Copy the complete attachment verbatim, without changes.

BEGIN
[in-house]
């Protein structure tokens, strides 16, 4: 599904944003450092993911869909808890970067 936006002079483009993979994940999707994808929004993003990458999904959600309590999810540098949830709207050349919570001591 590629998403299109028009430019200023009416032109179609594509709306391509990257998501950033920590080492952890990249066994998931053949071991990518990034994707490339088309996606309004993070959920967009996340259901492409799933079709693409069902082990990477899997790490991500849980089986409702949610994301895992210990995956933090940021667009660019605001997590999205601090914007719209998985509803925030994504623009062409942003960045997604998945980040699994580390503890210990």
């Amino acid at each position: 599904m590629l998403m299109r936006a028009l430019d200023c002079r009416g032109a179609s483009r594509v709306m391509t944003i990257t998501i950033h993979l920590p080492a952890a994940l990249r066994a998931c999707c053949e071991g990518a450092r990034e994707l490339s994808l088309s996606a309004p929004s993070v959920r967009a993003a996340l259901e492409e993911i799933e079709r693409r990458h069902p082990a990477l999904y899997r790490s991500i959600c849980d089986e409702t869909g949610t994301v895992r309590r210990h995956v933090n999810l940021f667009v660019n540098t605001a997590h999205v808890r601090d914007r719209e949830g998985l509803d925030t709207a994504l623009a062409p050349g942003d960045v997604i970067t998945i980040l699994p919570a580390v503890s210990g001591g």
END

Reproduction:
[in-house]
């Protein structure tokens, strides 16, 4: 599904944003450092993911869909808890970067 936006002079483009993979994940999707994808929004993003990458999904959600309590999810540098949830709207050349919570001591 590629998403299109028009430019200023009416032109179609594509709306391509990257998501950033920590080492952890990249066994998931053949071991990518990034994707490339088309996606309004993070959920967009996340259901492409799933079709693409069902082990990477899997790490991500849980089986409702949610994301895992210990995956933090940021667009660019605001997590999205601090914007719209998985509803925030994504623009062409942003960045997604998945980040699994580390503890210990």
């Amino acid at each position: 599904m590629l998403m299109r936006a028009l430019d200023c002079r009416g032109a179609s483009r594509v709306m391509t944003i990257t998501i950033h993979l920590p080492a952890a994940l990249r066994a998931c999707c053949e071991g990518a450092r990034e994707l490339s994808l088309s996606a309004p929004s993070v959920r967009a993003a996340l259901e492409e993911i799933e079709r693409r990458h069902p082990a990477l999904y899997r790490s991500i959600c849980d089986e409702t869909g949610t994301v895992r309590r210990h995956v933090n999810l940021f667009v660019n540098t605001a997590h999205v808890r601090d914007r719209e949830g998985l509803d925030t709207a994504l623009a062409p050349g942003d960045v997604i970067t998945i980040l699994p919570a580390v503890s210990g001591g």